Huang Shen ascended the scaffolding on the legs of a mortal. Finger by finger, he peeled the black leather glove off of his hand and caressed the face of a god. Its skin was parchment brittle, so he took care.
“What was your name?”
These lips had peeled back in a grimace eons ago. He imagined with pride as being the first to return the smile. Shen knew so little, but his mind already raced with the fantastic possibilities. Could this be an ancestor of his? Coyly, he pushed the thought from his mind, but it returned again and again, waiting in the periphery of conscience only to creep back in when he wasn’t looking.
It was in the realm of possibilities, wasn’t it? What a tempting, juicy destiny to possess, to be descended from a god. To have this as a birthright.
And his hands wandered to the bones on that once shook the realm. The skeleton of a god. Upwards and upwards they glided on each side of him, the coldness seeping in through his palms, until the smooth, ivory beams arced in ascent beyond arms’ reach. The scaffolds creaked and wobbled while he lifted one leg over the railing, then the next. He leaned out over the emptiness, suspended by his hands on the rail behind. He wasn’t afraid. Only lesser men fell.
He let his forehead come to a rest against the colossal rib, then let go of the rail. His body rocked perilously, balanced soley between his head and his toes. The ecstasy prickled his every hair. He was so close to it now. He listened to it. He imagined his chi moving in and out of it. He lifted his chin towards it. He kissed it. He licked it. The god tasted salty and acrid, like a white wine that was once good.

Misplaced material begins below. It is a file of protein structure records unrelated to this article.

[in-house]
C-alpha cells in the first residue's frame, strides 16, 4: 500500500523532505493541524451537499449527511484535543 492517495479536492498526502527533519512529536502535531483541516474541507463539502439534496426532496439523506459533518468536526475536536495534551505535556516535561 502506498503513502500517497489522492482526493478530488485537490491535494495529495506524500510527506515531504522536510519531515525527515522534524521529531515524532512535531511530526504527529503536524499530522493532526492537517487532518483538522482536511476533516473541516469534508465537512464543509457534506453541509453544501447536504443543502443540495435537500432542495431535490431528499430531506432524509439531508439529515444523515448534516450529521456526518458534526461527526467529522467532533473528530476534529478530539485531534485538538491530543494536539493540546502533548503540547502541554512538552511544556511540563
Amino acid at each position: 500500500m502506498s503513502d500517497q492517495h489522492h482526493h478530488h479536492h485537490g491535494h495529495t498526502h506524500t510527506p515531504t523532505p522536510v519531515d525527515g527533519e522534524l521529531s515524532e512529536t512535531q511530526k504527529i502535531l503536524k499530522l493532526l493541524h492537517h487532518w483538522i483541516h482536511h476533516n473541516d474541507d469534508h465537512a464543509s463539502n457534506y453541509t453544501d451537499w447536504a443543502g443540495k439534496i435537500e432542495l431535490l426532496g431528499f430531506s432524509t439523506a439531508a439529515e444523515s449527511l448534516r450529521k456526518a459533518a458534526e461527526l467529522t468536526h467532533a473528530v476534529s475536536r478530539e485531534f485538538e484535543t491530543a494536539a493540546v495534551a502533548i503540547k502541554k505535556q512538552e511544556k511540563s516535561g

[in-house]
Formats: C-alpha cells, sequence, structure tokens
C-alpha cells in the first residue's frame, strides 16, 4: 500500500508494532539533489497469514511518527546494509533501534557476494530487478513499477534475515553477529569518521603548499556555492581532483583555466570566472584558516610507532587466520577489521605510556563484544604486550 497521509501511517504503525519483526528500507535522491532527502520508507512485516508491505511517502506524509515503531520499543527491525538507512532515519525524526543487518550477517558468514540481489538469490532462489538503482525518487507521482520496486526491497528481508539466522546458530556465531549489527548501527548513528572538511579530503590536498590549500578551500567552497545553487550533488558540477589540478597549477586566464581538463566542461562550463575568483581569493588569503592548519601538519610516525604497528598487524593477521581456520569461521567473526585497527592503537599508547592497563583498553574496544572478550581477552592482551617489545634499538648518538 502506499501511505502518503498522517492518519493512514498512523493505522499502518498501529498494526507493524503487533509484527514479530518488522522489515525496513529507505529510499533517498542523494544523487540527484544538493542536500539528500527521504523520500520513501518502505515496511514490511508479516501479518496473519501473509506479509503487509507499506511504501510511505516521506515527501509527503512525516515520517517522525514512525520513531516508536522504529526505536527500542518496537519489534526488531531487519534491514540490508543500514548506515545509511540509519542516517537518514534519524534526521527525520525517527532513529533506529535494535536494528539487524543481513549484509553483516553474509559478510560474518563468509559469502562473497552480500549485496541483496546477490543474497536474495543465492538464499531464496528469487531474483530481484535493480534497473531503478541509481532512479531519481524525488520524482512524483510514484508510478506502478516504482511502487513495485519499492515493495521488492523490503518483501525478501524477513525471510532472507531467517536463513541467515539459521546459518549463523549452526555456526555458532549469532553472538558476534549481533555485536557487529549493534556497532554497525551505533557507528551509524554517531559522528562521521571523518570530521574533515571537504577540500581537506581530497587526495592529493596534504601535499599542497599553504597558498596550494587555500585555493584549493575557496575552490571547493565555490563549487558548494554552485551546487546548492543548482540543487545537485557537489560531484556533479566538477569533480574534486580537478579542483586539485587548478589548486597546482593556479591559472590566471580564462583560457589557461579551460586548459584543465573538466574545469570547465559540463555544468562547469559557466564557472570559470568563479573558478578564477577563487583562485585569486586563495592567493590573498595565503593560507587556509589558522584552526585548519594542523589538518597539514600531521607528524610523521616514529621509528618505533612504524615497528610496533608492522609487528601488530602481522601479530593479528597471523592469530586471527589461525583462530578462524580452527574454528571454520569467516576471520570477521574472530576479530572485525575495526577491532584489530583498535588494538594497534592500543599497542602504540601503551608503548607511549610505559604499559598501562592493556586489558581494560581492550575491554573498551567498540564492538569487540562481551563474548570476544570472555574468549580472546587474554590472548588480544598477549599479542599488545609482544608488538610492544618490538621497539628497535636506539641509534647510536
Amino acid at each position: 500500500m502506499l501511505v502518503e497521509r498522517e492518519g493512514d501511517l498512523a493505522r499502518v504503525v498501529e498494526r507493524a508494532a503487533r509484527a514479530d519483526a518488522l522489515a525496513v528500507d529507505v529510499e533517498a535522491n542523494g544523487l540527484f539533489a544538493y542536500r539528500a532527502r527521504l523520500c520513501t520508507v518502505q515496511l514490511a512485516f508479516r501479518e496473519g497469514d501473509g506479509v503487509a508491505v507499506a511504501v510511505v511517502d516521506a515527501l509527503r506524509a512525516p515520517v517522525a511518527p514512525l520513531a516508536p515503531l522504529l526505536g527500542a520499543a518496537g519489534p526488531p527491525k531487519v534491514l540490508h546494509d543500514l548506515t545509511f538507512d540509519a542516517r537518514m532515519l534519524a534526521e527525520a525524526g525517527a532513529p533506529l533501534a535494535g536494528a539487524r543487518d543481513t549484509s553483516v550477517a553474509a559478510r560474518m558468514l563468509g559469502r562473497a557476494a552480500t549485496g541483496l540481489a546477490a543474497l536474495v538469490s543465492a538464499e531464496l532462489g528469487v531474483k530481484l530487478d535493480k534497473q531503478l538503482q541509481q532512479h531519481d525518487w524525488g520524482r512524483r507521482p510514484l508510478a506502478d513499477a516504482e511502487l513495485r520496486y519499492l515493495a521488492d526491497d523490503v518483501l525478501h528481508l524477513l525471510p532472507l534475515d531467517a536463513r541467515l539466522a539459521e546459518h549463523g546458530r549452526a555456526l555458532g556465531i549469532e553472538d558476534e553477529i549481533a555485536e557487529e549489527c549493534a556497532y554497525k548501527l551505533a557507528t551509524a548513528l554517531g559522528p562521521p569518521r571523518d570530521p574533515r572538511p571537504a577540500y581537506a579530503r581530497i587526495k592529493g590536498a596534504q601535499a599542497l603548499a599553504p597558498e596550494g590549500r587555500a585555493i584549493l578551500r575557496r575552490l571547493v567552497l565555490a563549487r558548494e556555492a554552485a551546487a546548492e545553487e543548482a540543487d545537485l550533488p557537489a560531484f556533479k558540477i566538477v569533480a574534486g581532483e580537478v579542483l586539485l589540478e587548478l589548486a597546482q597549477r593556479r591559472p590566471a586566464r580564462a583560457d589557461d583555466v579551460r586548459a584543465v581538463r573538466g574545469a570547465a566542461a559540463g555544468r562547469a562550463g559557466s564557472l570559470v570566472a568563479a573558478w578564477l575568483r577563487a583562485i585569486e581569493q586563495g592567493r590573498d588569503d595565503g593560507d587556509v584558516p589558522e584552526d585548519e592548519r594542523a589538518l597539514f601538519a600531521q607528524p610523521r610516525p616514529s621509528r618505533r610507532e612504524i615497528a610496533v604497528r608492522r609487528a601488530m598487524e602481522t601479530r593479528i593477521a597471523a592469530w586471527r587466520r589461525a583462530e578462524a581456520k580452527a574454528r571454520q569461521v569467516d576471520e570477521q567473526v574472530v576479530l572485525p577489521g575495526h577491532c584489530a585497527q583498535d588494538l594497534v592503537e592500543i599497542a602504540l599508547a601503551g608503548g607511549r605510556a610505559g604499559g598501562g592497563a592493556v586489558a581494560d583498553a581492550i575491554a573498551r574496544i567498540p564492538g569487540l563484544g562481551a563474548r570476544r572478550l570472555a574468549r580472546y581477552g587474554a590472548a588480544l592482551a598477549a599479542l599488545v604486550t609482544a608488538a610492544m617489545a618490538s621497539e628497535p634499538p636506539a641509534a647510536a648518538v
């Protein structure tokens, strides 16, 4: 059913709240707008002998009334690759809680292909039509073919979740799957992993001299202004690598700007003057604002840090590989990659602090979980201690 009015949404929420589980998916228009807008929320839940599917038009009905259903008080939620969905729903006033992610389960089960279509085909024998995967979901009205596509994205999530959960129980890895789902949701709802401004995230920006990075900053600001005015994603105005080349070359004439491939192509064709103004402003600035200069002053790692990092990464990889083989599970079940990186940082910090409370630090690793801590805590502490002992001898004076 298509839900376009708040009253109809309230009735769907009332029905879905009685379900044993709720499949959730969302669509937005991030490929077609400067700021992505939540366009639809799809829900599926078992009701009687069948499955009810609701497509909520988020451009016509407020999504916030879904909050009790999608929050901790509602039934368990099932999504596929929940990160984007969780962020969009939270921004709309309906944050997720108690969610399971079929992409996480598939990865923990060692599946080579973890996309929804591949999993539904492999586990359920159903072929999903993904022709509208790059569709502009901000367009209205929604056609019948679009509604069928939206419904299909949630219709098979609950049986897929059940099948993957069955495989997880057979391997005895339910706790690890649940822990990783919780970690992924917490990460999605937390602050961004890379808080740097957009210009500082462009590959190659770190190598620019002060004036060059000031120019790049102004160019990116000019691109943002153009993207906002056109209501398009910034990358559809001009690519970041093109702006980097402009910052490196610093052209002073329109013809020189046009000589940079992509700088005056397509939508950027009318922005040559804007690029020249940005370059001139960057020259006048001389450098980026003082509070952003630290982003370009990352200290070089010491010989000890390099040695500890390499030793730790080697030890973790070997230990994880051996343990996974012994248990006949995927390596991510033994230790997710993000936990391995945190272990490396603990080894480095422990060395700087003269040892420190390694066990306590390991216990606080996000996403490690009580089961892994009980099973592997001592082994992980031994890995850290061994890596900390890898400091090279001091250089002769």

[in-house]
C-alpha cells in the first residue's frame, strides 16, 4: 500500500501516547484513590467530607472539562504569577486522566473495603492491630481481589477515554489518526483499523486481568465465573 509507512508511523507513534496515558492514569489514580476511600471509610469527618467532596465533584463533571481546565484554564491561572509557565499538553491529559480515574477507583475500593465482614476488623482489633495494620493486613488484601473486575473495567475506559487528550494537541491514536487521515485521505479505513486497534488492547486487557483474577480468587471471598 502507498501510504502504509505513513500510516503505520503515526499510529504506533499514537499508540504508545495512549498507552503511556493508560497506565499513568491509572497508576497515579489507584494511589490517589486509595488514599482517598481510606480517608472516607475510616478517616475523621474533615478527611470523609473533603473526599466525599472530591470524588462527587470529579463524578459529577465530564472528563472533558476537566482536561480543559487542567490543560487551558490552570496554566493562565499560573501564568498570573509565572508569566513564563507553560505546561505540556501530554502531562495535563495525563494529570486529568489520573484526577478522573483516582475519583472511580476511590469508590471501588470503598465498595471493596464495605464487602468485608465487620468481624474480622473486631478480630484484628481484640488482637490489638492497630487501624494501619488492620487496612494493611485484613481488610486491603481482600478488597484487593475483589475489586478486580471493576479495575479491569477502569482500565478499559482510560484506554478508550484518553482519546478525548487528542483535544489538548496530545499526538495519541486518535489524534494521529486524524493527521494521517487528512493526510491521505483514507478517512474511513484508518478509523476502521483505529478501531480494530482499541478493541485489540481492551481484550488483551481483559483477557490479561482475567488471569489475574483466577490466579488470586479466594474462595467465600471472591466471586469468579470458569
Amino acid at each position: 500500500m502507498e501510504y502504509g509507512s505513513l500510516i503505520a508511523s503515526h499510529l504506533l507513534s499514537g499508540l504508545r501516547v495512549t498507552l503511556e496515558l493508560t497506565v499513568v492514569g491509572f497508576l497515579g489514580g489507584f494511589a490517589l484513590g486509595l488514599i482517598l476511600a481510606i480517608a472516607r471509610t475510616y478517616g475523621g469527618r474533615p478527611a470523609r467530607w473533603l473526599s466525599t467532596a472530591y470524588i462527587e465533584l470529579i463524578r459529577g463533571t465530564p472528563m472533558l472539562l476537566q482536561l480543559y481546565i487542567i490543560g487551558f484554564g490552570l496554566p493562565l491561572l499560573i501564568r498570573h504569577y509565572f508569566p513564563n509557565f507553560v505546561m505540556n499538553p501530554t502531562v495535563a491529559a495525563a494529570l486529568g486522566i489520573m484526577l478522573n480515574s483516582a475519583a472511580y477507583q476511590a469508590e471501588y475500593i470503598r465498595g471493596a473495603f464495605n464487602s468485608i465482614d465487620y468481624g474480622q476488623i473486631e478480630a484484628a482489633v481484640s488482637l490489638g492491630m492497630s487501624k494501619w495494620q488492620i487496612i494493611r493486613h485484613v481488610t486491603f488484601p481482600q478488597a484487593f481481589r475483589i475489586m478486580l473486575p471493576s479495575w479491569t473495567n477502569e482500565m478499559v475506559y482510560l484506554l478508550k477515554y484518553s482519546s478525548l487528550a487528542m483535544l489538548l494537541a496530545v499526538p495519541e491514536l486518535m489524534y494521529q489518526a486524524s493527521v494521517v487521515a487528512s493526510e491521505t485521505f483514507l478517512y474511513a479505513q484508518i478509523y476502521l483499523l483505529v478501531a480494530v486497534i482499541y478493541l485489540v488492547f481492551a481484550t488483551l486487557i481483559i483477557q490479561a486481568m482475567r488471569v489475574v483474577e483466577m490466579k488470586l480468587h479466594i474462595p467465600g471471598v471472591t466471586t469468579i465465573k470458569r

He took that moment for himself, as long as he could. Then he climbed back down.
The chamber was magnificent now that it was fully illuminated. The walls were plastered with silken robes and bronze plates embossed with ancient scenes. Jade figurines as tall as living men were ensconced at regular intervals, standing watch. In a corner, men in yellow, plastic suits were zipping up the last pieces of the deceased Americans into yellow, plastic bags.
A man seated in a camp stool before a wide-band receiver stood abruptly to salute.
“General Huang. Still nothing from the detachment that took the intruders captive. We’ll keep scanning, but I recommend we send out a search detail.”
“I have reason to believe the Americans have stolen something very precious from this chamber. A great treasure that belongs to all of China.”
“The Americans, sir, they should be dead. Captain Long’s last orders were to dispose of them.”
“I have a strong feeling they’re very much alive and well. And make sure the new orders are to take them gently. We wouldn’t want to damage our cultural inheritance.”
“Understood, sir. Shall I inform the Ministry of Culture of our findings here?”
“You will inform no one.”
“Yes, sir. No one.”
Huang Shen pulled a black leather glove back over his hand, meticulously tightening each finger. This moment, and all the moments soon to come, were his alone to savor. He alone saw the truth of what happened here. He alone had the vision to master it. This was his destiny. He snugged the last bit of the glove around his wrist.
“And Sergeant,” he added, half turning, “make sure a detail is dispatched to take care of everyone in that village.”